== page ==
21 Selection boards should understand what input the Rating Chain is providing without having to guess Raters focus on specifics to quantify and qualify performance Raters and Senior Raters SHOULD comment on the rated officer’s abilities to execute mission command in their narrative comments. Mission command calls for leaders with the ability to build a collaborative environment, the commitment to develop subordinates, the courage to trust, the confidence to delegate, the patience to overcome adversity, and the restraint to allow lower echelons to develop the situation Senior raters need to amplify their potential box checks by using the narrative to clearly send the appropriate message to selection boards. Focus on potential (3 to 5 years; command, assignment, schooling and promotion) Cannot mention Box Check in the narrative Be careful with your narrative: - What is not said can have the same impact as what is said - Don’t say the same thing for all your people (Boards can easily detect repeated verbiage) -Avoid using the same verbiage year to year for the same officer (modified cut and paste) -Accurately and fairly assess all officers regardless of branch and functional area -Don’t be afraid of Referred Reports Evaluation Narrative

22 Rater overall assessment of rated officer’s performance compared to officers in same grade Limited to Company and Field Grade forms Rater Box Check () EXCELS (49%) e. This Officer’s Overall Performance is Rated as: (Select one box representing Rated Officer’s overall performance compared to others of the same grade whom you have rated in your career. Managed at less than 50% in EXCELS.) I currently rate____ Army Officers in this grade. EXCELS PROFICIENT CAPABLE UNSATISFACTORY Comments: X Example Rater Label: () EXCELS (49%) HQDA COMPARISON OF THE RATER’S PROFILE AND BOX CHECK AT THE TIME THIS REPORT PROCESSED PROFICIENT RO: RANK SOLDIERS NAME SSN: xxx-xx-xxxx DATE: RATINGS THIS OFFICER: R: RANK/GRADE NAME SSN: xxx-xx-xxxx TOTAL RATINGS:

23 Rater Box Check Defined Excels: Results far surpass expectations. The officer readily (fluently/naturally/effortlessly) demonstrates a high level of the all attributes and competencies. Recognizes and exploits new resources; creates opportunities. Demonstrates initiative and adaptability even in highly unusual or difficult situations. Emulated; sought after as expert with influence beyond unit. Actions have significant, enduring, and positive impact on mission, the unit and beyond. Innovative approaches to problems produce significant gains in quality and efficiency. Proficient: Consistently produces quality results with measurable improvement in unit performance. Consistently demonstrates a high level of performance for each attribute and competency. Proactive in challenging situations. Habitually makes effective use of time and resources; improves position procedures and products. Positive impact extends beyond position expectations. Capable: Meets requirements of position and additional duties. Capable of demonstrating Soldier attributes and competencies and frequently applies them; Actively learning to apply them at a higher level or in more situations. Aptitude, commitment, competence meets expectations. Actions have a positive impact on unit or mission but may be limited in scope of impact or duration.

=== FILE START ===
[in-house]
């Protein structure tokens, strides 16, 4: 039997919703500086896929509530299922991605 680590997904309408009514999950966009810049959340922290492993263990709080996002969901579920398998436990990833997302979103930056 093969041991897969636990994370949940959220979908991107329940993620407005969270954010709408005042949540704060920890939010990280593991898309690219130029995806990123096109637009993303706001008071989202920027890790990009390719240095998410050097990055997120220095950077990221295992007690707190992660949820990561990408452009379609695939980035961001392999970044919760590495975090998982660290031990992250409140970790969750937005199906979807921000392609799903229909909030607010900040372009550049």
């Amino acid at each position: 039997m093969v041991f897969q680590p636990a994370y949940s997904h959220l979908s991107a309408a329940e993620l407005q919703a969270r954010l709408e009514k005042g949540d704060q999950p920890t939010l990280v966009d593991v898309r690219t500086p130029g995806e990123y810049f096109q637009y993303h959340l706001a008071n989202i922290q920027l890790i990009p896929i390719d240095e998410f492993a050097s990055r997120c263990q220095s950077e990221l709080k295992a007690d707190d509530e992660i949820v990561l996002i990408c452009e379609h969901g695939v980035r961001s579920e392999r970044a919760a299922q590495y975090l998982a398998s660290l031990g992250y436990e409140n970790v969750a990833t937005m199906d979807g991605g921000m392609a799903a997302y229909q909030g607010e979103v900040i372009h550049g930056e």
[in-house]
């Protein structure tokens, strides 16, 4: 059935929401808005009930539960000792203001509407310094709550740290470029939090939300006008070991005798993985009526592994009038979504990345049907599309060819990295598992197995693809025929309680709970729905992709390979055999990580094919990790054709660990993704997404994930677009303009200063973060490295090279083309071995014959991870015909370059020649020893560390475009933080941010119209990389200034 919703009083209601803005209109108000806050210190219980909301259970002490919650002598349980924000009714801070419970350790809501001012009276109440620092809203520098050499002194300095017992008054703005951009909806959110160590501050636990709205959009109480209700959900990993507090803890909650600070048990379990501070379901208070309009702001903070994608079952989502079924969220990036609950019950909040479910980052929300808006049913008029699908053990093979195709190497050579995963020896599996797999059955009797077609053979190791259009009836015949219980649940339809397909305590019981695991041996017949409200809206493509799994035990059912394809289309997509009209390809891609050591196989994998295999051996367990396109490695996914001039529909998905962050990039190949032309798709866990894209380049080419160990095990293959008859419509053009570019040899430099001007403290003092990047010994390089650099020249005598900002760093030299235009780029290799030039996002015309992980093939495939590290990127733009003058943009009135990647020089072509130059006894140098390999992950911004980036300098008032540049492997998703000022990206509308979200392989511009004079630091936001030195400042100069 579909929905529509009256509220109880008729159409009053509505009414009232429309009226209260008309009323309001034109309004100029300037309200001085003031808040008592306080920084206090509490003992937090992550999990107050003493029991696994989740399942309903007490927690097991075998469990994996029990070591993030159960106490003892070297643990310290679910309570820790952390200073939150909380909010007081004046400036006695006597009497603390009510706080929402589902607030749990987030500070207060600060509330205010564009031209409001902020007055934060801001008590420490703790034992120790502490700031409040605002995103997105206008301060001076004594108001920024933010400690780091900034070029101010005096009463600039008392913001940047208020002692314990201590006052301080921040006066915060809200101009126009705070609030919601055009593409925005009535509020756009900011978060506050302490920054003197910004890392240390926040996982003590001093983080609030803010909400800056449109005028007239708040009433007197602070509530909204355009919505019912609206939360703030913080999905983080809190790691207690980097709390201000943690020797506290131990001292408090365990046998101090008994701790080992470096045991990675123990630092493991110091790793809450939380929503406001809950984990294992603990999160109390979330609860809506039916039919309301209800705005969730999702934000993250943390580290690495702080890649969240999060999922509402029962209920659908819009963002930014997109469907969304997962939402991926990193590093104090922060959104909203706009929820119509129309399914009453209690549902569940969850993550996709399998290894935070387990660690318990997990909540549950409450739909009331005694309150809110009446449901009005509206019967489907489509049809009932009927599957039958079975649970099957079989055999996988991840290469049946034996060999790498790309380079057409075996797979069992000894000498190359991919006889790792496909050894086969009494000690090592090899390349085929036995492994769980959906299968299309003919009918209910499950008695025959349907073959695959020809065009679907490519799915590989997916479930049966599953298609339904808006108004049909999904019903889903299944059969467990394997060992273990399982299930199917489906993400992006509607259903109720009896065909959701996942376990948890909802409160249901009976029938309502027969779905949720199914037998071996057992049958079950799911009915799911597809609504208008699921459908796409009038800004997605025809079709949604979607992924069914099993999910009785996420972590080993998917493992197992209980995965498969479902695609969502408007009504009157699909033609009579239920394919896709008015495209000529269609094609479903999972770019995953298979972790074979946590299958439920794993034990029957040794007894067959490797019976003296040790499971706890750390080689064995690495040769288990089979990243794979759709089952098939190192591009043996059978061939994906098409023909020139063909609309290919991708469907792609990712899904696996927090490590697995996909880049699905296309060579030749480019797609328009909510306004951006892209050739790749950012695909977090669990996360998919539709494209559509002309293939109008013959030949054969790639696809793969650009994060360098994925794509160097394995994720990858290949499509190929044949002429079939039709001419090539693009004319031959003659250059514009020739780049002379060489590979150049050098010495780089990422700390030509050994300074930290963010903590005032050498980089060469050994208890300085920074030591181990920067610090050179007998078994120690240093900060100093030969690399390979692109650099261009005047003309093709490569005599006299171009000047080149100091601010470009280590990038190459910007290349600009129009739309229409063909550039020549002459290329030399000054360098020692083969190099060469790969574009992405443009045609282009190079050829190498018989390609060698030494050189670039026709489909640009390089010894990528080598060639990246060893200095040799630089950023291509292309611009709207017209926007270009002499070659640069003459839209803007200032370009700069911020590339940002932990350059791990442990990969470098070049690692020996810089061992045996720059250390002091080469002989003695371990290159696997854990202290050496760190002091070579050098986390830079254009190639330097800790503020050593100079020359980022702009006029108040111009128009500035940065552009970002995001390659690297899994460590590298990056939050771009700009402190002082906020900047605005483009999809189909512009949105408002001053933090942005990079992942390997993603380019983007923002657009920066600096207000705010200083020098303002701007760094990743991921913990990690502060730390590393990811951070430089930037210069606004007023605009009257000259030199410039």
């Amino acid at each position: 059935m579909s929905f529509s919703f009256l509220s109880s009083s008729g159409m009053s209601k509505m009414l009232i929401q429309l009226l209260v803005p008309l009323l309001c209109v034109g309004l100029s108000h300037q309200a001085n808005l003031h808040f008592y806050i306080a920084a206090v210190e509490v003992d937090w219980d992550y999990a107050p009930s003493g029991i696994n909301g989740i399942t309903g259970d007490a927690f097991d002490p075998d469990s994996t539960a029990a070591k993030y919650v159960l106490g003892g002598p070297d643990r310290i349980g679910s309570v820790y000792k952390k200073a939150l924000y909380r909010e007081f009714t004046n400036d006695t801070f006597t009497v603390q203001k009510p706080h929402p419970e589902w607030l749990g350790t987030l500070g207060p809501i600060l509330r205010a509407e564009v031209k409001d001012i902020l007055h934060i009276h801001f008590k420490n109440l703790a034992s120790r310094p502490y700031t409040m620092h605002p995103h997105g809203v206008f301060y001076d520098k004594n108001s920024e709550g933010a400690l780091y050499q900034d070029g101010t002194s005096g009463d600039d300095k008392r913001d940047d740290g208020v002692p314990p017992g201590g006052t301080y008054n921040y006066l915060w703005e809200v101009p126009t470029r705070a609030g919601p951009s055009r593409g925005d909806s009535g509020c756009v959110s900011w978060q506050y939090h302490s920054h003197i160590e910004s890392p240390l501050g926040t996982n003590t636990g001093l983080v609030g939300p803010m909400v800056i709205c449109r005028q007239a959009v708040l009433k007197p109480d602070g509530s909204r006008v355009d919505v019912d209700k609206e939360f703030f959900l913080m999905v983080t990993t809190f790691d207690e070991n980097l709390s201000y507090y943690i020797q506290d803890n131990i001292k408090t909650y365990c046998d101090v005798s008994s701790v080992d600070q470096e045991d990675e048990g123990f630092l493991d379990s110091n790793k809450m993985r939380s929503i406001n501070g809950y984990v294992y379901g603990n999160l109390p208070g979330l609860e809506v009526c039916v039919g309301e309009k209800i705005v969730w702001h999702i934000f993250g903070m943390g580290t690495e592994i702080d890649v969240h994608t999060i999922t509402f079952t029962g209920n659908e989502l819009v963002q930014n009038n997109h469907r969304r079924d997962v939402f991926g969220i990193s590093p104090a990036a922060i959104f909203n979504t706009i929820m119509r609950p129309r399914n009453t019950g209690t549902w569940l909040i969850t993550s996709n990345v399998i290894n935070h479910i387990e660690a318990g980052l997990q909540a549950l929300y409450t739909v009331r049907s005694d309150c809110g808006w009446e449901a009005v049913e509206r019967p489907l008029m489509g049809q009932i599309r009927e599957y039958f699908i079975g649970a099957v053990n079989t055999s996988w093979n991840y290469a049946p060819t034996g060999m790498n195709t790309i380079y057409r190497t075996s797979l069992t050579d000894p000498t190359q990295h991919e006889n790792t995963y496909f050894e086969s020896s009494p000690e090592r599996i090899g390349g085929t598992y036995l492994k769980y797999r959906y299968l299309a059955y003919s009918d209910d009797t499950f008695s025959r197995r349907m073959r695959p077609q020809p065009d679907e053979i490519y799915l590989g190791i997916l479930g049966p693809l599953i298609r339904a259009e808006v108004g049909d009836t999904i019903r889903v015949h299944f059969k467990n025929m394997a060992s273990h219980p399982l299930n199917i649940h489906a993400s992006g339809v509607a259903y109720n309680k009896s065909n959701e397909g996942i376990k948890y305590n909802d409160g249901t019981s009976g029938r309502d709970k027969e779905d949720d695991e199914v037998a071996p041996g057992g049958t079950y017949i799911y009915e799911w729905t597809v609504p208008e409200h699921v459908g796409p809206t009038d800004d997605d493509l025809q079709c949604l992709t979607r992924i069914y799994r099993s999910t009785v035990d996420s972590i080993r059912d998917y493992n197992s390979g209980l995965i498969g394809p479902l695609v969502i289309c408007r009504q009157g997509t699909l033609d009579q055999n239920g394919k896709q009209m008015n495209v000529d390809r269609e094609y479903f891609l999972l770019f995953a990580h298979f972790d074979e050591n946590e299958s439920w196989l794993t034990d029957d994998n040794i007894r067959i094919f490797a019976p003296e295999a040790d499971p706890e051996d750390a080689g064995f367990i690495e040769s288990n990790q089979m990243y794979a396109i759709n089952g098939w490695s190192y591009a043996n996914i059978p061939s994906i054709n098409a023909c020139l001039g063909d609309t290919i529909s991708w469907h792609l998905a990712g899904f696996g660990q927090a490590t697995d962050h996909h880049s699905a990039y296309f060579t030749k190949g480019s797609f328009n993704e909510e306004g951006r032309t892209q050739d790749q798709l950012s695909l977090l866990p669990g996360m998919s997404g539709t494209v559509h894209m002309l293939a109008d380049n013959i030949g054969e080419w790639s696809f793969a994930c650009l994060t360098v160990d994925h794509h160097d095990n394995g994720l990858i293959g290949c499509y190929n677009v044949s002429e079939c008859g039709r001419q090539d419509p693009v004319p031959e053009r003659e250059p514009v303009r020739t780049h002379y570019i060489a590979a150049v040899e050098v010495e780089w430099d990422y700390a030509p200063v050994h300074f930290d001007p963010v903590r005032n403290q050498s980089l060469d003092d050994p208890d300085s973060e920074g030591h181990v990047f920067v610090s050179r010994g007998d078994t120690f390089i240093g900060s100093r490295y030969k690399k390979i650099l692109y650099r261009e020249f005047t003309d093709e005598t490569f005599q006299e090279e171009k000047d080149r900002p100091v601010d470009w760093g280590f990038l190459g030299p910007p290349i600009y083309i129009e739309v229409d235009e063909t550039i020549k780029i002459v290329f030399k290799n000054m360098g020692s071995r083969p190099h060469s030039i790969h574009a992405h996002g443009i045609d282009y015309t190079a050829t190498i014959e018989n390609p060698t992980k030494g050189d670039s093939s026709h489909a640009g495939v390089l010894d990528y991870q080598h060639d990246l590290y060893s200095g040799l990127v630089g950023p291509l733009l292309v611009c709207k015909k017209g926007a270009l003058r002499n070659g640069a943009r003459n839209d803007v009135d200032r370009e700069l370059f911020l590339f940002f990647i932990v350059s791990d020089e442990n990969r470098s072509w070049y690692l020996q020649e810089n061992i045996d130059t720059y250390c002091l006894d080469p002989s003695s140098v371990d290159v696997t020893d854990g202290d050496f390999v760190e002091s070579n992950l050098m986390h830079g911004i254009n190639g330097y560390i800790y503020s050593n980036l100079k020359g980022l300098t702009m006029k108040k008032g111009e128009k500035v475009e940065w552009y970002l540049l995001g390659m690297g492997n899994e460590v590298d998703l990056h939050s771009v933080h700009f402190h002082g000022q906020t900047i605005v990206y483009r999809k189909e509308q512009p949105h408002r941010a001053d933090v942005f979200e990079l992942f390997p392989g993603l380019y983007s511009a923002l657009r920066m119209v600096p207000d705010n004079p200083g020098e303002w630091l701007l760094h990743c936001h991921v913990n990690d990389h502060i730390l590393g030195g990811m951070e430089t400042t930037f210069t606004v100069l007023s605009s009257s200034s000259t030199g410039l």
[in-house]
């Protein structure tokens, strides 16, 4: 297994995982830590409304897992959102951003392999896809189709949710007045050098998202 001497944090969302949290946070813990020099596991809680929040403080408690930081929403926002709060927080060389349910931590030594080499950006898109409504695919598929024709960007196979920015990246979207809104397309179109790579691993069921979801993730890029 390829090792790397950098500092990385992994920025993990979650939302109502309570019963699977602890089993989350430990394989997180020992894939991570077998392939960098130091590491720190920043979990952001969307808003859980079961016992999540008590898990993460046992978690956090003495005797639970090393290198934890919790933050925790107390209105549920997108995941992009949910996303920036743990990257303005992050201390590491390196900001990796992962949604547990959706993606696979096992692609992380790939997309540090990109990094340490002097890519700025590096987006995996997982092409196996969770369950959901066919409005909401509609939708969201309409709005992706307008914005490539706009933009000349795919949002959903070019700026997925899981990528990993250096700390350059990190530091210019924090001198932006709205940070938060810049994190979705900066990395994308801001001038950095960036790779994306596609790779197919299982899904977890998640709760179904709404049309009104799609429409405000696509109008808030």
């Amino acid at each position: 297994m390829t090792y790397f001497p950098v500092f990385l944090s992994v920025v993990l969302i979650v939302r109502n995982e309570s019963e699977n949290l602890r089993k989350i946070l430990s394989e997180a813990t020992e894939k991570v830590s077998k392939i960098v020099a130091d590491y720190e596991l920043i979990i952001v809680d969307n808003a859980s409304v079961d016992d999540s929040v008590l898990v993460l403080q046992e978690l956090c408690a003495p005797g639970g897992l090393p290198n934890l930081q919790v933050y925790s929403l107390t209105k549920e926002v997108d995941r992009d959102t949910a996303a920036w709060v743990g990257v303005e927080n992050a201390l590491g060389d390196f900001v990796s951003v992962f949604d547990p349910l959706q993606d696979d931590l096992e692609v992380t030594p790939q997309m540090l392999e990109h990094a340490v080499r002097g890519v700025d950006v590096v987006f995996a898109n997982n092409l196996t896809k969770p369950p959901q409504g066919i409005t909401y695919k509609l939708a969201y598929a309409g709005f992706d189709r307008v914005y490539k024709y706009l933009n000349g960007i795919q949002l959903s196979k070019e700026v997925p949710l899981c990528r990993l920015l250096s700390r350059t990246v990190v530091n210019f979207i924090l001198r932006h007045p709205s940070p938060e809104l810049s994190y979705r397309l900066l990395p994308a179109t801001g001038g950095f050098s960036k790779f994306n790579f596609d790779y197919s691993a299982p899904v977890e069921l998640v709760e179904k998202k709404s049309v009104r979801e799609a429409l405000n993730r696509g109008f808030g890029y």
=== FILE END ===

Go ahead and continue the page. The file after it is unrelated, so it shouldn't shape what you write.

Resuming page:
24 Rater profile established for raters of company and field grade officers Maintain less than 50% of reports written by grade in the “Excels” box (for raters of LTCs and below) Flexibility - Raters have a “credit” of 3 in the “Proficient” box to start profile Rater OER profiles calculated based on Profile LOCK date as evidenced by “LOCKING” the profile indication (Locking as a Rater is the same as signing and sending to HQDA for a Senior Rater); once an indication of performance is LOCKED, the rater cannot retrospectively change mind (undo) on block check without HQDA exception to policy. LOCKING cannot be completed earlier than 14 days before the THRU Date on the Evaluation. OERs are due at HRC within 90 days after the thru date of evaluation Maintain a working copy of your rater profile and monitor for accuracy EES will have built in profile calculators. This profile calculator is your profile. It does not predict your plans. Profile calculators are provided for raters to use (example on next slide) are available on the Evaluation Webpage at HRC. HRC will explore an automated “Profile Predictor” for future release. Rater Profile Management 16